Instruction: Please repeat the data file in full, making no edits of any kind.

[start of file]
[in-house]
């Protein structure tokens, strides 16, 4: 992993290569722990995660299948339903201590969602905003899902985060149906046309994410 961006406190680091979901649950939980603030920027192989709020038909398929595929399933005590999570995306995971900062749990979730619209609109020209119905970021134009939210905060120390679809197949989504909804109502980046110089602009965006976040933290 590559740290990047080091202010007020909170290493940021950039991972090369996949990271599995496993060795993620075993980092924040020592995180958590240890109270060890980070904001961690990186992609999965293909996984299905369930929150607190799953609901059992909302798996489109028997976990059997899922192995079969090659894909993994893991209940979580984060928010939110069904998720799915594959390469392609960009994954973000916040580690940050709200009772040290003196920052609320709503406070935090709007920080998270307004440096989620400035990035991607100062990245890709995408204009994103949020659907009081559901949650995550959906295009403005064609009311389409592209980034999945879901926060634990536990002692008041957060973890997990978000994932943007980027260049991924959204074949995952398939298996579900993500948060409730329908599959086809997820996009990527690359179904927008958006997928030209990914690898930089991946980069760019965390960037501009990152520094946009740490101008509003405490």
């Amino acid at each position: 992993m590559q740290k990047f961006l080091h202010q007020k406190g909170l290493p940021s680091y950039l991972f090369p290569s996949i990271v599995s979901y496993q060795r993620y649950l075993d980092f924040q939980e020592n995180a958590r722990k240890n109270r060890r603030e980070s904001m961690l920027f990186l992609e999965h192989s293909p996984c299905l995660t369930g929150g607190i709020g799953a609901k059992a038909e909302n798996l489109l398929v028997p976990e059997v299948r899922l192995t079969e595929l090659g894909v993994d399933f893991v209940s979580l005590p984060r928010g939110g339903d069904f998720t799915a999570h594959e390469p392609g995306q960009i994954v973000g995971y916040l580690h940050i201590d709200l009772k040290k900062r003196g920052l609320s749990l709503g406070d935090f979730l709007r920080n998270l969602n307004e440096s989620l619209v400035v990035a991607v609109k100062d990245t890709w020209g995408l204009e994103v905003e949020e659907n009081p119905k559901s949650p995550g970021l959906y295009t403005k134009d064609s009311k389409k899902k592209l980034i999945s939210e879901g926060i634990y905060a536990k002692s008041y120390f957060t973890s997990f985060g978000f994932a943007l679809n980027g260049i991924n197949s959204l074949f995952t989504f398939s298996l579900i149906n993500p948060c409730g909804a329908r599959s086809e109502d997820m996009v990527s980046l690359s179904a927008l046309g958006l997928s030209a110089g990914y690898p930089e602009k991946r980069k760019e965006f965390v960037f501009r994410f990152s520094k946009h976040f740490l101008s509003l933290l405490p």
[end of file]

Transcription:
[in-house]
């Protein structure tokens, strides 16, 4: 992993290569722990995660299948339903201590969602905003899902985060149906046309994410 961006406190680091979901649950939980603030920027192989709020038909398929595929399933005590999570995306995971900062749990979730619209609109020209119905970021134009939210905060120390679809197949989504909804109502980046110089602009965006976040933290 590559740290990047080091202010007020909170290493940021950039991972090369996949990271599995496993060795993620075993980092924040020592995180958590240890109270060890980070904001961690990186992609999965293909996984299905369930929150607190799953609901059992909302798996489109028997976990059997899922192995079969090659894909993994893991209940979580984060928010939110069904998720799915594959390469392609960009994954973000916040580690940050709200009772040290003196920052609320709503406070935090709007920080998270307004440096989620400035990035991607100062990245890709995408204009994103949020659907009081559901949650995550959906295009403005064609009311389409592209980034999945879901926060634990536990002692008041957060973890997990978000994932943007980027260049991924959204074949995952398939298996579900993500948060409730329908599959086809997820996009990527690359179904927008958006997928030209990914690898930089991946980069760019965390960037501009990152520094946009740490101008509003405490």
């Amino acid at each position: 992993m590559q740290k990047f961006l080091h202010q007020k406190g909170l290493p940021s680091y950039l991972f090369p290569s996949i990271v599995s979901y496993q060795r993620y649950l075993d980092f924040q939980e020592n995180a958590r722990k240890n109270r060890r603030e980070s904001m961690l920027f990186l992609e999965h192989s293909p996984c299905l995660t369930g929150g607190i709020g799953a609901k059992a038909e909302n798996l489109l398929v028997p976990e059997v299948r899922l192995t079969e595929l090659g894909v993994d399933f893991v209940s979580l005590p984060r928010g939110g339903d069904f998720t799915a999570h594959e390469p392609g995306q960009i994954v973000g995971y916040l580690h940050i201590d709200l009772k040290k900062r003196g920052l609320s749990l709503g406070d935090f979730l709007r920080n998270l969602n307004e440096s989620l619209v400035v990035a991607v609109k100062d990245t890709w020209g995408l204009e994103v905003e949020e659907n009081p119905k559901s949650p995550g970021l959906y295009t403005k134009d064609s009311k389409k899902k592209l980034i999945s939210e879901g926060i634990y905060a536990k002692s008041y120390f957060t973890s997990f985060g978000f994932a943007l679809n980027g260049i991924n197949s959204l074949f995952t989504f398939s298996l579900i149906n993500p948060c409730g909804a329908r599959s086809e109502d997820m996009v990527s980046l690359s179904a927008l046309g958006l997928s030209a110089g990914y690898p930089e602009k991946r980069k760019e965006f965390v960037f501009r994410f990152s520094k946009h976040f740490l101008s509003l933290l405490p």